SALT LAKE CITY — New research out of the Huntsman Cancer Institute shows the need for more mental health treatment when it comes to patients, particularly those with Hodgkin Lymphoma diagnoses.
“I was diagnosed May 5th with Hodgkin Lymphoma,” said Gretchen Baldwin, a registered nurse working at Memorial Hospital in Rock Springs, Wyoming. “I wish people would talk more about it. When you think of cancer, you think of people losing their hair or whatnot, but going through cancer, it really opened my eyes of what you really go through.”
She was just out of nursing school and right during the pandemic, going through 12 cycles of chemotherapy over the course of six months at the Huntsman Cancer Center in Salt Lake City, and is now in remission.
“People think, ‘Oh you’re in remission, you don’t think about cancer anymore,’ but no, it’s on my mind every single day,” Baldwin said.
She says she gets overly anxious when coming down with a cold or some simple aidment, worried it may be cancer coming back.
“It’s such an appropriate response to have stress, anxiety and depression about such a life-changing diagnosis as cancer, even if you’re told this is a good prognosis [and] you’re going to do well,” said Dr. Randa Tao with the Huntsman Cancer Institute.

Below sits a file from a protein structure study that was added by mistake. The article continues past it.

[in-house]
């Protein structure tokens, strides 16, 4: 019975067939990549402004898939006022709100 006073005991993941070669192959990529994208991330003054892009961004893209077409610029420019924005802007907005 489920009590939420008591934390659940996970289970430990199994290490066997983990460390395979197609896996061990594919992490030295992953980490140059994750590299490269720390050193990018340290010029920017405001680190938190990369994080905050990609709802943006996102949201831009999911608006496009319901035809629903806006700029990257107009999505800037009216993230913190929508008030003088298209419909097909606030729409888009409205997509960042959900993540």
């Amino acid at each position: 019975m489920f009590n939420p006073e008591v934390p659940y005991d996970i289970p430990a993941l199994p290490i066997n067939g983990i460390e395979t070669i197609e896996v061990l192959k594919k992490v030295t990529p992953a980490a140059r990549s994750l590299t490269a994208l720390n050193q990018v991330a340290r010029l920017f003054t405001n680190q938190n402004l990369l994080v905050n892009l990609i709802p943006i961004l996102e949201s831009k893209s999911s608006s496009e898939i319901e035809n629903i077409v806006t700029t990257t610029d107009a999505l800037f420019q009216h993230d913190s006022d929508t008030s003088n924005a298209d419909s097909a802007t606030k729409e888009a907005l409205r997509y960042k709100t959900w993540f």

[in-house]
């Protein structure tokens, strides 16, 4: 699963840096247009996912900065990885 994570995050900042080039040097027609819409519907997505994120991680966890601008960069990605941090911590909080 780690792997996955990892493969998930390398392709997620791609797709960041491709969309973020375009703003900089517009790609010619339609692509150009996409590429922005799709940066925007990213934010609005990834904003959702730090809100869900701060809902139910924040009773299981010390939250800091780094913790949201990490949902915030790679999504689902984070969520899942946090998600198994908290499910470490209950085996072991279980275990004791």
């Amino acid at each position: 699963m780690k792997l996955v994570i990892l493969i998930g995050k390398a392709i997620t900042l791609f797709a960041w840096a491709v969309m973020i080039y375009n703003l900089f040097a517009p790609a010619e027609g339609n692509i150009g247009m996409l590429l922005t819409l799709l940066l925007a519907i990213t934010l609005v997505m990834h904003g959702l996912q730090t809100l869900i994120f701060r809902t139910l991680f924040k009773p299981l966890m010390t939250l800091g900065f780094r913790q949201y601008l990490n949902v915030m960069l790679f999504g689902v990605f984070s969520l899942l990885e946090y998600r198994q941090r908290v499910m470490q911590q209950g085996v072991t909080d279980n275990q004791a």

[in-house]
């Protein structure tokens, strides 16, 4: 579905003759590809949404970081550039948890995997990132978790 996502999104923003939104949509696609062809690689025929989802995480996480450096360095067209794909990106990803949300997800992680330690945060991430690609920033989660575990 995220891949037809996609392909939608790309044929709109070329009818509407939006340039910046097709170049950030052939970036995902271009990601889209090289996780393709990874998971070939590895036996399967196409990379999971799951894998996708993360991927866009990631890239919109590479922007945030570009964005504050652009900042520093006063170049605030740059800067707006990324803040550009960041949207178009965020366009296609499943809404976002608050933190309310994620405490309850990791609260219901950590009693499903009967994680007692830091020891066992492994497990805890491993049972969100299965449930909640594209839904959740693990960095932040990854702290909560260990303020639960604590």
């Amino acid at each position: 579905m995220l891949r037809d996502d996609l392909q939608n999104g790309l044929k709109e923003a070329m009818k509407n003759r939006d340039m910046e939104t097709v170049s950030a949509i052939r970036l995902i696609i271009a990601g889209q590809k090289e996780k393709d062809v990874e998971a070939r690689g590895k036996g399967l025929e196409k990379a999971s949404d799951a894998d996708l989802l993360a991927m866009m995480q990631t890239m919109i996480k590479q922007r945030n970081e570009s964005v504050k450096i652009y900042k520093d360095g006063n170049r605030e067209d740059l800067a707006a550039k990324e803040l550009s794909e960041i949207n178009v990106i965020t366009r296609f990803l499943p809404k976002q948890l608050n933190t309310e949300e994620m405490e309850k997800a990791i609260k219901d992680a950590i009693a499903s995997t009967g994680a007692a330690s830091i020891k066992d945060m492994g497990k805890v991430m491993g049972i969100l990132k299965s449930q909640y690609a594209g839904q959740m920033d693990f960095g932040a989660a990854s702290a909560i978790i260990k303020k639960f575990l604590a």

Tao’s findings were recently published in the American Cancer Society Journalsand are focused on an increased risk of mental health diagnoses and potential substance abuse later in life for Hodgkin Lymphoma patients.
“It’s surprising, but it’s not. It just makes complete sense,” Tao said.
She says this particular type of cancer is one of the most curable, striking many patients, like Baldwin, when they’re young with their whole lives ahead of them.
“There’s been so many studies done on just the physical effects of cancer, but nobody has explored the topic of psychosocial mental health well-being, so I think this an important first step,” Tao said.
Tao says she hopes this may change the way doctors treat their patients, expanding their care to include the mental health component.
“As physicians, we need to be more aware of that, and think of ways that we can better support patients’ mental health in addition to all the things we try to do to support their physical health,” she said.
It’s something Baldwin says she’d like to see more of as she goes through her own emotional rollercoaster from the moment she was diagnosed to even now after treatments, and as she helps others in her role and with her own wedding, once postponed, now set to happen in just two weeks.
“If I could tell someone who’s going through it, I would start earlier, you know, talking to someone. Getting that support earlier rather than later,” she said.
The full study can be found here.